Key employees are highly valued, usually highly compensated, and have key decision-making roles in the organization. Their position and seniority also gives them access to deeply sensitive corporate information; they know where the bodies are buried! Thus, it is important to take measured steps to protect the company upon notice of the voluntary departure of a key employee.
1. Take stock
Take a sober assessment of all potential risks the departure poses. This should be done quickly since it will impact the ideal timing and nature of the employee’s departure. For example, if there is a concern that the employee may attempt to recruit other valued employees or take corporate information, immediate termination may be warranted. In taking stock, consider the following:
- The employee’s level of seniority;
- Sensitive projects the employee is involved in;
- The extent to which the employee has access to sensitive company information;
- Whether the employee is leaving for a competitor company;
- The extent to which the employee may attempt to recruit other employees; and,
- The employee’s character and integrity.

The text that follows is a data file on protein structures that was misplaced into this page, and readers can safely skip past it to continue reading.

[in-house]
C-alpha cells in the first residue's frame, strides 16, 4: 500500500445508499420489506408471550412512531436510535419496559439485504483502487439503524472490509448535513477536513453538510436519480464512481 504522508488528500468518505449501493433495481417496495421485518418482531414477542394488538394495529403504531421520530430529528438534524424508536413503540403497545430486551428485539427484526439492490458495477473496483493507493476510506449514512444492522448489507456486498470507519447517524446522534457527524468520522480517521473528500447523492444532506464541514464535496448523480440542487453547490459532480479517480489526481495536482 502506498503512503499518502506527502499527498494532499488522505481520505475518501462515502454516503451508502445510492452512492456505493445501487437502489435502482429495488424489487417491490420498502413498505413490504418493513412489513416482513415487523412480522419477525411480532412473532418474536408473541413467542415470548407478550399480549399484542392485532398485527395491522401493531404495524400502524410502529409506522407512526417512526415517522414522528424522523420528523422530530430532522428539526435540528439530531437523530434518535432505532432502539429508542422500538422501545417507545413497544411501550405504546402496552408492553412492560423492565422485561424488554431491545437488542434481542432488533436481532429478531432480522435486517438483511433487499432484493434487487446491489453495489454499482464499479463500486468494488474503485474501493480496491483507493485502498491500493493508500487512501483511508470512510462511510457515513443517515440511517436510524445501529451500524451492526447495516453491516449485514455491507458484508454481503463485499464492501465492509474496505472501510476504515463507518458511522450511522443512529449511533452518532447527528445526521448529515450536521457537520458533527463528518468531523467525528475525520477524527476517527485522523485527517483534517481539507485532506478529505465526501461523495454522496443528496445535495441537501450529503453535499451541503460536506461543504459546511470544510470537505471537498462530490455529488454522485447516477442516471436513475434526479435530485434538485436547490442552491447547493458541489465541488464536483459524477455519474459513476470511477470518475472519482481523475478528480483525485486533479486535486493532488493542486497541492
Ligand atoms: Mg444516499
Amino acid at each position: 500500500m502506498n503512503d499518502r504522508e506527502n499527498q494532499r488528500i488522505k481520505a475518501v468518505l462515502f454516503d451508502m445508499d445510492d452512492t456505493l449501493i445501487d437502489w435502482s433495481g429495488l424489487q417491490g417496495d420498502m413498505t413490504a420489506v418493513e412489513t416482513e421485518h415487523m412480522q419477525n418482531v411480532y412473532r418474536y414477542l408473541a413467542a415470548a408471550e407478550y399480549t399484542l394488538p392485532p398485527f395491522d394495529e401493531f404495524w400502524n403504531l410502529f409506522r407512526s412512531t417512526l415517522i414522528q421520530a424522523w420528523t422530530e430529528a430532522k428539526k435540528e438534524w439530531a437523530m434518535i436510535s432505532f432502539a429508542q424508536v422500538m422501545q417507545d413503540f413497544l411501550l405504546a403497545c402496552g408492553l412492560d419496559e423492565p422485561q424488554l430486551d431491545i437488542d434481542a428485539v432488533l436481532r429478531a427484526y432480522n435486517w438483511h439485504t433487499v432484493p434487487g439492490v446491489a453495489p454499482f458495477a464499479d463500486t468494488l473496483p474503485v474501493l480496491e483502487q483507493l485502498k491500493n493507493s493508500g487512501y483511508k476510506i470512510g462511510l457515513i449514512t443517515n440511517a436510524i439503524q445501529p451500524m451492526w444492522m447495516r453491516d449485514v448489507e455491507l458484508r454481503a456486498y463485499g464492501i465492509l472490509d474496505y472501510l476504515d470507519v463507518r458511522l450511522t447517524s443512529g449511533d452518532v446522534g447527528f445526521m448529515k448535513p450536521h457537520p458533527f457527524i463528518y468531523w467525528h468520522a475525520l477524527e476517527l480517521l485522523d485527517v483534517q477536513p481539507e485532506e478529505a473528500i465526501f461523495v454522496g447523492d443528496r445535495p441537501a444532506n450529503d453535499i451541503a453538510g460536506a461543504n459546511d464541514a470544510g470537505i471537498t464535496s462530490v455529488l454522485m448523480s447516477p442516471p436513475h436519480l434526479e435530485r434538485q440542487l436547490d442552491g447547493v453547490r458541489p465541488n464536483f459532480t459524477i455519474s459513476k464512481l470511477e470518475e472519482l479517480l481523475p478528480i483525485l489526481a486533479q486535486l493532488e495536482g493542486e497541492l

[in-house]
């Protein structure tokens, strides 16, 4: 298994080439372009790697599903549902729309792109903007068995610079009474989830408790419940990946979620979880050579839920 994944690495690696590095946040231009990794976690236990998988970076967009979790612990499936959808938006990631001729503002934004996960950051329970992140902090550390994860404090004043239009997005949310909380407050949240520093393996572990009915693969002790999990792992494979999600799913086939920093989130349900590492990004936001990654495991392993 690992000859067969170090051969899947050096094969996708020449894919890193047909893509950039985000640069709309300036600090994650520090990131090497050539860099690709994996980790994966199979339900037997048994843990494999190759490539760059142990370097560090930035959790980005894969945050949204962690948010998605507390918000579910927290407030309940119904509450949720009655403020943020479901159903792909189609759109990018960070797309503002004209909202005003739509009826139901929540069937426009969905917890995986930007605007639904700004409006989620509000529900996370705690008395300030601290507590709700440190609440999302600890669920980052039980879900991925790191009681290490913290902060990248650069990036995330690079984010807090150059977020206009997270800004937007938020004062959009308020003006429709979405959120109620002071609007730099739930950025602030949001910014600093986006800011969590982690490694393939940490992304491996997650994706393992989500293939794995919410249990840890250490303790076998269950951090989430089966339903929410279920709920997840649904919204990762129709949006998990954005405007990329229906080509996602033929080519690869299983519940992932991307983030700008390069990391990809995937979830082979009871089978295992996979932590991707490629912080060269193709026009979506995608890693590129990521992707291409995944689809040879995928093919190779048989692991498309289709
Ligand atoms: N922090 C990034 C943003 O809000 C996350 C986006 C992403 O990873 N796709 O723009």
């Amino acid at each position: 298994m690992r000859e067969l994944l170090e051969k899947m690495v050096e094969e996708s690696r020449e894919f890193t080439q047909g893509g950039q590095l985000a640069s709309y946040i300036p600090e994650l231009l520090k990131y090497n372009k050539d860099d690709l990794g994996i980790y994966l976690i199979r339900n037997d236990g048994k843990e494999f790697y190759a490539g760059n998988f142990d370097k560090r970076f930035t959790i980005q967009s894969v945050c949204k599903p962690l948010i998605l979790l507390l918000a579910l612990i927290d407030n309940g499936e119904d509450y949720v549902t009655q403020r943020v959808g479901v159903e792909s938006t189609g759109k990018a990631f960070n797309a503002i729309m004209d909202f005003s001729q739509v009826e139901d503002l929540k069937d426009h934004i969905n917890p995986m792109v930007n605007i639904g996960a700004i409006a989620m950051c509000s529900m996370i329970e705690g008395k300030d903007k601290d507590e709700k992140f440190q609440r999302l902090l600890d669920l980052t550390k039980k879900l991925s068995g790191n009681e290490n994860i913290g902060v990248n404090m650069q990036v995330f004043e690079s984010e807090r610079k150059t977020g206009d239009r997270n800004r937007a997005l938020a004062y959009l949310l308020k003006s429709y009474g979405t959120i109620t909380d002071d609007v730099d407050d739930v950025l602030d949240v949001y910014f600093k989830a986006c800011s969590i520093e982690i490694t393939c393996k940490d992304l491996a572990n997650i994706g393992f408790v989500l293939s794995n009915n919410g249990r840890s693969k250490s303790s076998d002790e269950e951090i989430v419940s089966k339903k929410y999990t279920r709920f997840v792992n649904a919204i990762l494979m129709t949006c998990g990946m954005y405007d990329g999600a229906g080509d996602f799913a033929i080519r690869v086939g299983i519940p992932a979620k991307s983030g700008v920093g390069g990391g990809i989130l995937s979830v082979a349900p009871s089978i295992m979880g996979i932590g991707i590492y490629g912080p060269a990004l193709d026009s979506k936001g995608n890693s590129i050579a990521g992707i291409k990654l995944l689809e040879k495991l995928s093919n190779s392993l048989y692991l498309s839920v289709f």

2. Check the HR file
While you may be able to persuade and exiting employee to sign certain agreements, the ideal time to populate the HR file with protective documents is at the beginning of the employment relationship.
If the employee signed a confidentiality agreement, review the term of confidentiality, particularly as it applies to the period after the employee’s termination. Also review the scope; at a minimum, the agreement should require the employee to keep company information confidential. In addition, the employee may be prohibited from using the company’s intellectual property and confidential information for anything other than its present purposes.
A more controversial but powerful tool is the non-compete agreement, which prohibits the employee from seeking employment with a competitor or in the same trade for a period of time. The treatment of non-compete agreements is state-specific, so before you begin wielding it in triumph, be sure to review the applicable state requirements — particularly if the employee is relocating to a new state.
Non-solicitation agreements may be enforceable even in states that disallow non-compete agreements. Take stock of whether your departing employee has or is likely to attempt to lure away current employees and be prepared to take action.
3. Check the corporate pulse
Assess the impact of the key employee’s departure on the organization. The departure of a senior salesperson may have a pied piper effect on members of that individual’s team. The departure of a CEO often disrupts projects for which the CEO was the primary champion. It also creates uncertainty which may lead to the departure of other employees, especially if the organization does not have a smooth succession plan in place. The reaction of external shareholders, markets, and other stakeholders should be taken into account, and corporate communications must be aligned to deliver consistent and reassuring messaging.